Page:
Updated: Jun 18
It's been almost a month since the last blog post. Originally, I had planned on making sure that there was at least one new blog post a week and I managed to keep to that... for 3 weeks. Then the farmers markets began to kick into gear and, well, things got a little (A LOT) crazy.
First, I want to address a big loss. We lost a dear family member. David McHugh passed away unexpectedly from carbon monoxide poisoning on May 19th. David was one of our biggest cheerleaders early on, encouraging me at every turn as Kook's Chili began to take shape. We would talk and text for hours as we discussed dreams for the future of Kook's Chili. David lived in Alabama and wanted to find ways to get chili to the South. We would go back and forth on ideas for new chilis, excited for the possibilities. David will forever be a part of what we do and there will be a new chili coming later this year in his honor: David's Dirty Cajun.
Okay, on to happier things. On June 6th we added our 2nd farmers market in Parker, CO and that's when things went absolutely nucking futs. When I was working on getting us into the Parker Farmers Market, I was looking towards our goal of getting Kook's into local stores. The Local, the group that runs the farmers market, has a retail location in Parker where they sell locally produced foods. What I didn't know was that the Parker farmers market is one of the biggest in the state. Our first day at the market we sold out of chili after just 3 hours After 4 weeks of doing the Metro Denver Farmers Market at Southwest Plaza, we thought we had a good handle on what we were doing. We were wrong.
Every week we show up to Parker with more chili than the previous week and every week we leave with empty ice chests. Week after week I've had to figure out how to increase production to meet the demand and, since the start of the season, we have increased production over 200%. Those of you with restaurant experience will understand how challenging it can be to not only scale up production but to also do so without sacrificing quality. Each week I make adjustments and, so far, demand continues to outstrip the supply of chili. Yes, I know, these are good problems to have but there's some stress that comes along with having to constantly adapt our production and processes.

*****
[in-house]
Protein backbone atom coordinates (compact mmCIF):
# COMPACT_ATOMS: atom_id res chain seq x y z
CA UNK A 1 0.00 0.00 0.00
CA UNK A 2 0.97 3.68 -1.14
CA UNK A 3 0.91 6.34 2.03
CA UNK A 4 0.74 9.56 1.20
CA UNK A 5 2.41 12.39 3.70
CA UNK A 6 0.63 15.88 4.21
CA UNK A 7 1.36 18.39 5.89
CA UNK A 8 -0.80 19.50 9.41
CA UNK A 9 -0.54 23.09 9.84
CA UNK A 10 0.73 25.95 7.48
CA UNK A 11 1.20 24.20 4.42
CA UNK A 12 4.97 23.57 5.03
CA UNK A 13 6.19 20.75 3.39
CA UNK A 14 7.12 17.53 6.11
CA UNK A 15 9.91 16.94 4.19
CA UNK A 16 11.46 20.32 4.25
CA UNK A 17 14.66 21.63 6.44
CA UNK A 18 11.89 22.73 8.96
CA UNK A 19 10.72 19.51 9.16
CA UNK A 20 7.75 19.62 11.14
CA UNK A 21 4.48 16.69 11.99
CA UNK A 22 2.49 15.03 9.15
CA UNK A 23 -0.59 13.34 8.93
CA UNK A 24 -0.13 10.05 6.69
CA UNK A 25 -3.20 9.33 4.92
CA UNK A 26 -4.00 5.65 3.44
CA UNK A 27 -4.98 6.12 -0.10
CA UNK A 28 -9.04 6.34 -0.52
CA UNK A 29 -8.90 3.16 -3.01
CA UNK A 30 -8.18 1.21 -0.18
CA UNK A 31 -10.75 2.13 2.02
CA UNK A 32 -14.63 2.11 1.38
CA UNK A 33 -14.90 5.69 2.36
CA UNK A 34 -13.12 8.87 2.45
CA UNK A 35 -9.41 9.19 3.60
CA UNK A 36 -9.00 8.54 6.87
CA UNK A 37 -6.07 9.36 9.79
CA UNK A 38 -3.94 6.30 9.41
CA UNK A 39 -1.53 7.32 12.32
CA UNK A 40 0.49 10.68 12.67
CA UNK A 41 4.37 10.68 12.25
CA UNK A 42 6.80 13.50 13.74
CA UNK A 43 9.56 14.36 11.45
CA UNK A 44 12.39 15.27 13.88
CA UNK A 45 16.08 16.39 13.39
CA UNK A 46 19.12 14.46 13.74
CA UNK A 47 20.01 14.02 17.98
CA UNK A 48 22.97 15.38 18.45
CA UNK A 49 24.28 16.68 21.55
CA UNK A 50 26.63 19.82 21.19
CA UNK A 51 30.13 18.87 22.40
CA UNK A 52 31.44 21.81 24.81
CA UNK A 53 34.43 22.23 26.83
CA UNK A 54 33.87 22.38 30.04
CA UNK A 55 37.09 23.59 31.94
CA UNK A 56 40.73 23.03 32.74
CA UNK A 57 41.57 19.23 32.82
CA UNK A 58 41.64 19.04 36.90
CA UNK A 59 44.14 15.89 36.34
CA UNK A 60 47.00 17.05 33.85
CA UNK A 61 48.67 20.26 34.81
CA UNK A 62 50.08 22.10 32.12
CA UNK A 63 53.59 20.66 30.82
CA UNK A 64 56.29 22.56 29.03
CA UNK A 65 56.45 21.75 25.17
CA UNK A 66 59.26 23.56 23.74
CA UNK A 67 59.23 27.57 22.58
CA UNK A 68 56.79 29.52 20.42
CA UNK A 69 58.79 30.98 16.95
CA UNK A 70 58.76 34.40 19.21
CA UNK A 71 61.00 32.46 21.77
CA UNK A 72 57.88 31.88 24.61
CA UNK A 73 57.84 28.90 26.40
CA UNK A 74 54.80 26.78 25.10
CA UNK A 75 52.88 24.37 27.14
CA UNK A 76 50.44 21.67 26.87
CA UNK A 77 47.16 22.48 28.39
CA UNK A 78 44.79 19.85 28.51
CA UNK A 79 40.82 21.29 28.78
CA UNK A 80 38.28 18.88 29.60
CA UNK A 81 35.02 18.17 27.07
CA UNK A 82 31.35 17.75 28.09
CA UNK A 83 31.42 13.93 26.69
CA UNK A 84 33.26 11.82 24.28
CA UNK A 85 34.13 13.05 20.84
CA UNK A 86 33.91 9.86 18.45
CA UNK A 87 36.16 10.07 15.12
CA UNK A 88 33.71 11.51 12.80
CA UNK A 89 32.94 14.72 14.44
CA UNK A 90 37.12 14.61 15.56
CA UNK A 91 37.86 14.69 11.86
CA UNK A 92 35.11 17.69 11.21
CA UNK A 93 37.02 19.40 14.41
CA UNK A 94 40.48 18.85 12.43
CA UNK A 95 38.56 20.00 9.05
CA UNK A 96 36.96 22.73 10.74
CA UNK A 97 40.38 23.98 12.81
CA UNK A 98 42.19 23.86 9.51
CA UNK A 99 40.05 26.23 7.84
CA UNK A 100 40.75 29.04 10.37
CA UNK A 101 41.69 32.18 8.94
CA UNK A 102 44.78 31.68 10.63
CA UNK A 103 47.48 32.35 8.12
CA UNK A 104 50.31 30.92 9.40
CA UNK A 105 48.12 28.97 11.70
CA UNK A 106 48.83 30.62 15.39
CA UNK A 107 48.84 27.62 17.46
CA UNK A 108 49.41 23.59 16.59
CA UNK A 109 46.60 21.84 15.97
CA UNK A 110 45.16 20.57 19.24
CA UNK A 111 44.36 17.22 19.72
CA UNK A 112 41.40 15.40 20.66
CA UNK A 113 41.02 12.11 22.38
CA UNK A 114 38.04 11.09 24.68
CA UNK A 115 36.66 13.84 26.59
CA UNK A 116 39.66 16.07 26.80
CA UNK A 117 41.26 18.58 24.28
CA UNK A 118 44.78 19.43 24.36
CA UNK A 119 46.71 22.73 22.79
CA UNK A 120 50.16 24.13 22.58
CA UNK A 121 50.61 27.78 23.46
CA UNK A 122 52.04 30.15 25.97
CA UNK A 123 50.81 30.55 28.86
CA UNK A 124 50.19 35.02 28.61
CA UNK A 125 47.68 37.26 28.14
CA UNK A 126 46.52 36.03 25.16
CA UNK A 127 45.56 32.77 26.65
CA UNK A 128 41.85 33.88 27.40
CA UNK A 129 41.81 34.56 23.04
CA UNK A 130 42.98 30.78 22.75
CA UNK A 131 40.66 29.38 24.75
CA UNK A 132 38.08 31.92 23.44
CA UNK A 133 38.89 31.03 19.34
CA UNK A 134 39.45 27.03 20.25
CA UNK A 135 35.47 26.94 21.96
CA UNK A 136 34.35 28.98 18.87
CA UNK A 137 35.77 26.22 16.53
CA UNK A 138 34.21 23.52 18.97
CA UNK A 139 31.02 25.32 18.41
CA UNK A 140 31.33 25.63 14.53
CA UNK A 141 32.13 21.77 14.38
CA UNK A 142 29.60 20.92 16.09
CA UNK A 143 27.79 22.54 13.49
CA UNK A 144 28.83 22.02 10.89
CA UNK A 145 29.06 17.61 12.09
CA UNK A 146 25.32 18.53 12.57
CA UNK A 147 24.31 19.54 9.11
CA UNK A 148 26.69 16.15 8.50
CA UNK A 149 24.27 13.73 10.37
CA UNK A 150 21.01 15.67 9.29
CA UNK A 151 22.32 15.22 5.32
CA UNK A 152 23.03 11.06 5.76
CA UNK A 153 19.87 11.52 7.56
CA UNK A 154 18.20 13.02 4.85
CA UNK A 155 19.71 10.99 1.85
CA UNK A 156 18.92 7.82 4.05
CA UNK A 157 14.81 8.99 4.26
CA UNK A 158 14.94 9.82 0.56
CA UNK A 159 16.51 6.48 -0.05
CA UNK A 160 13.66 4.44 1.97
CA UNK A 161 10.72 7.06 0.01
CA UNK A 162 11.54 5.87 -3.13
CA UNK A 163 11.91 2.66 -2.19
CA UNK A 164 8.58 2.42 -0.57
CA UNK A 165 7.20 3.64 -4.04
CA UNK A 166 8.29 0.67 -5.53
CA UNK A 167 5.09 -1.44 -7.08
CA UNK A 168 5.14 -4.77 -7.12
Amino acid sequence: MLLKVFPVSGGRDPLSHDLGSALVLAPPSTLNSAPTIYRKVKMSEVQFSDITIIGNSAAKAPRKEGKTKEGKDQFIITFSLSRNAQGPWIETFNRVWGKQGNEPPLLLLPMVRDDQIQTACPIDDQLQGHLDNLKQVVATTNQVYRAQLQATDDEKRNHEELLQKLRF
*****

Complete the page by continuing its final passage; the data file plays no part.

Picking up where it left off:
As production continued to increase, my ability to keep up with the "administrative" tasks (like this blog), dwindled and I fell behind on a lot of tasks (like this blog). To help give me some space to breathe and get back on track with things (like this blog), I brought on one of the guys I worked with at Rolling Smoke to do production 1 day a week. Getting someone on board that is familiar with production and has kitchen experience has been a huge help and I'm finally starting to get back on track with non-chili things (say it with me... like this blog).
One of the things I've realized as we've gotten into these farmers markets is that we don't really have any competitors in our market space. Yes, there are lots of people making pork green chile but, beyond that, no one is really making chili the way we do. Certainly no one is making an al pastor inspired chili like Street Pastor. People love chili and they love that we have something that is delicious and makes for quick and easy meals.
If you made it this far through my rambling, I'm officially impressed. This post, like my thoughts, is a bit scattered.
From the bottom of my heart, thank you to all of you that have bought chili, helped spread the word or just taken a moment to let me know that you believe in me when I've struggled. I never expected things to take off the way they have but, as Hunter S. Thompson famously said, "buy the ticket, take the ride". Ride or die, we're ready.